Automated Implantable Cardioverter Defibrillator – AICD

Automated Implantable Cardioverter Defibrillator

AICD is a small battery-operated device that is placed in your chest to monitor your heart’s rhythm. It is also used for heart failure treatments where a person is considered to be at the high risk of dying from arrhythmia (abnormal heart rhythms). AICD is also known as Automatic Implantable Cardioverter Defibrillators or Implantable Cardioverter Defibrillators (ICD). Abnormal heart rhythms are a common cause of sudden cardiac death. If an AICD detects any abnormal heart rhythms, then it sends electric shocks to the heart to restore the abnormal heart rhythms. 

You might need an AICD if you have any signs of abnormal heartbeats (fast or chaotic) that hinder your heart from supplying enough oxygen-rich blood to the rest of your body. An AICD detects and stops any abnormal heart rhythms and it continuously monitors your heartbeat and sends the electric current to restore the normal heart rhythm whenever it is required. An AICD is different from a pacemaker device.

Why AICD is done?

An AICD gives an electric shock to the heart whenever it detects any abnormal rhythm. It is in a similar way when the hospital uses electrified paddles to bring the consciousness out of a person who is unconscious due to cardiac arrest. An automatic implantable cardioverter defibrillators (AICD) is surgically placed under your skin (generally below your left collarbone) and the insulated wires go from AICD to your heart through the veins. Since it keeps on monitoring the heart rhythms and it also restores any abnormal heart rhythms. AICD helps when you have a cardiac arrest, even if you are away from the nearest hospital.

How does it work?

When you have any abnormalities with your heartbeats, the insulated wires device transmits the electric signal to the AICD device and then it sends back the signals to regularize your heartbeats. Your AICD device may be programmed for the following situations and that depends on the problem with the beating of your heart.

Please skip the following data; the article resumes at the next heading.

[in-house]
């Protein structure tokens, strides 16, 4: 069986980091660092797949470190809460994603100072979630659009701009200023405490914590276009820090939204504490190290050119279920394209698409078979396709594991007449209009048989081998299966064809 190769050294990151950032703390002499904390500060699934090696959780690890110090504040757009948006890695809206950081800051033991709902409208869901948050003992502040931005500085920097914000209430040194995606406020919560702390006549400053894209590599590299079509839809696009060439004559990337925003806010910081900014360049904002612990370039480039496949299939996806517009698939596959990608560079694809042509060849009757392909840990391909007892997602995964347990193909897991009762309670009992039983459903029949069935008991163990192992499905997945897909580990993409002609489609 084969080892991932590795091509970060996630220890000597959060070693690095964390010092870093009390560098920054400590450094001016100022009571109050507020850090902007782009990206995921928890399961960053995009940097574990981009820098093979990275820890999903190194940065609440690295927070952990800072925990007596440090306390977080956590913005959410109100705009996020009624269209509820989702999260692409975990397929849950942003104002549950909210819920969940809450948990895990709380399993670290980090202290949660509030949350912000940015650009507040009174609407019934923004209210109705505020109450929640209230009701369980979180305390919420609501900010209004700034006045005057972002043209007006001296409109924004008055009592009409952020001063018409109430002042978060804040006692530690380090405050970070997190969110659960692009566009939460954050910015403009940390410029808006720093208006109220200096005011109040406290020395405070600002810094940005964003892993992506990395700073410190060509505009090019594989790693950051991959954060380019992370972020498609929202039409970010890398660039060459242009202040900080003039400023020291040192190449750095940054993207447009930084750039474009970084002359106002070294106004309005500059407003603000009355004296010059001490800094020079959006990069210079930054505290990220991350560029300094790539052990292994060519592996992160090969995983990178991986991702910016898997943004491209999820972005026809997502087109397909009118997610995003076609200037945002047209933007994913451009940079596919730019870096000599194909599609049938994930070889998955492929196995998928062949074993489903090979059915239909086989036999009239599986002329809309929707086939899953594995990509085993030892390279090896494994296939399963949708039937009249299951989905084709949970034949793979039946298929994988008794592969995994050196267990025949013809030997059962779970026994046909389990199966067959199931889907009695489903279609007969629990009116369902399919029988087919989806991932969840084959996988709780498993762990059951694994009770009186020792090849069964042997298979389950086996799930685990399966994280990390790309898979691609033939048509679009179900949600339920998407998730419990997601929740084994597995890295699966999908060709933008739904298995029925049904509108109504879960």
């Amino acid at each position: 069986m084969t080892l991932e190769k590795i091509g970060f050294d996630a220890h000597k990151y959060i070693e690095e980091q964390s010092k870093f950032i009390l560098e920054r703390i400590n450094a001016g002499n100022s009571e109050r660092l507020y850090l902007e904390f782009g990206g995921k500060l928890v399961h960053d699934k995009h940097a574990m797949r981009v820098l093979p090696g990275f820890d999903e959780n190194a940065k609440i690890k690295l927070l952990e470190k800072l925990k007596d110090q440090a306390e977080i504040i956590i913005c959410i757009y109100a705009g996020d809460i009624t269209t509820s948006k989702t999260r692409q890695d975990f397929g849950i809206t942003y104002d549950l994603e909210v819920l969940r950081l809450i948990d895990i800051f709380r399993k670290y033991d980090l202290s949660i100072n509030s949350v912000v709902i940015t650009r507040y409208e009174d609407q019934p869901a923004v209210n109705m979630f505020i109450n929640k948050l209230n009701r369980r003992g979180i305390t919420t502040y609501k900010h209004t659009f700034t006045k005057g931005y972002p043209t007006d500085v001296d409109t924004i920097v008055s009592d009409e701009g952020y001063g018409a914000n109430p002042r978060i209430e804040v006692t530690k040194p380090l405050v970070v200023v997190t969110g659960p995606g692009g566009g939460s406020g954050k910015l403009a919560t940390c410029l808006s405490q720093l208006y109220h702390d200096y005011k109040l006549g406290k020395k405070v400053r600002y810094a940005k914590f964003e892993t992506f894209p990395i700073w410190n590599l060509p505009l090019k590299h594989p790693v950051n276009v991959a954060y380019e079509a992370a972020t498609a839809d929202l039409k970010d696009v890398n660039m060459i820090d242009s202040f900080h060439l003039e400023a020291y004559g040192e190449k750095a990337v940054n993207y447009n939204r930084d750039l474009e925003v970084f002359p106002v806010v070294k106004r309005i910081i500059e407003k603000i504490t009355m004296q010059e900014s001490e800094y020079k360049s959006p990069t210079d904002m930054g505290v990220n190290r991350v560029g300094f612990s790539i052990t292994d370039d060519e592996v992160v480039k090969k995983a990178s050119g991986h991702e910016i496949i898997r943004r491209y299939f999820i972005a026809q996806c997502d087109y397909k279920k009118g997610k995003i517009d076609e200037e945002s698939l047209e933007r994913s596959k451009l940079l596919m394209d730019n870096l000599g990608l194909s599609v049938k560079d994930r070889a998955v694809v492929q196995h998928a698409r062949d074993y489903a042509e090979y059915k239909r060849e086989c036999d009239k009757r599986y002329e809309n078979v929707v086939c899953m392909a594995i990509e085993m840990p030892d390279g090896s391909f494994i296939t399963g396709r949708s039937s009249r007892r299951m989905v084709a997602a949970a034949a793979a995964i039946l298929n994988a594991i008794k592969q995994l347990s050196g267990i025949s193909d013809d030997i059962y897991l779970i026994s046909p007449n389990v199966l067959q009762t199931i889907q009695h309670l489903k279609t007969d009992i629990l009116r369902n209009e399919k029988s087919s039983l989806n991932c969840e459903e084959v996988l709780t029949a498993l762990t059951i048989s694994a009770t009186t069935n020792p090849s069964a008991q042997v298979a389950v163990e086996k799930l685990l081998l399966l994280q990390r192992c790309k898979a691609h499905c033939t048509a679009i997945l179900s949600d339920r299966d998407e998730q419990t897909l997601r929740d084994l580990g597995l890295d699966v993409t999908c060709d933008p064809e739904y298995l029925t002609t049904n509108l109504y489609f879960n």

Low energy pacing – When you have mild disruptions in your heartbeat then AICD reacts with low energy pacing. It is painless.

Higher energy shock – When you have serious heart rhythm problems, the device responds with the high energy shock. It can be painful.

Who needs an AICD?

  • An AICD is beneficial for a person who has:
  • A history of coronary heart diseases or a heart attack.
  • Abnormal heart muscle condition such as enlarged or thickened.
  • Family history of heart defect that makes abnormal heart rhythms.
  • Any other condition that affects the rhythm of your heart.

What are the risks associated with AICD?

  • You may get an infection at the implantation site.
  • May get allergic to the medication that was used during the procedure.
  • Swelling, bleeding or bruising at the implantation site.
  • It may damage the veins around the AICD device area.
  • Bleeding around your heart and that can be a life-threatening situation for you.
  • Collapsed lung

Dr. Mahesh Wadhwani

Chief of Cardiac Surgery & HOD
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Opinion based on American heart association guidelines

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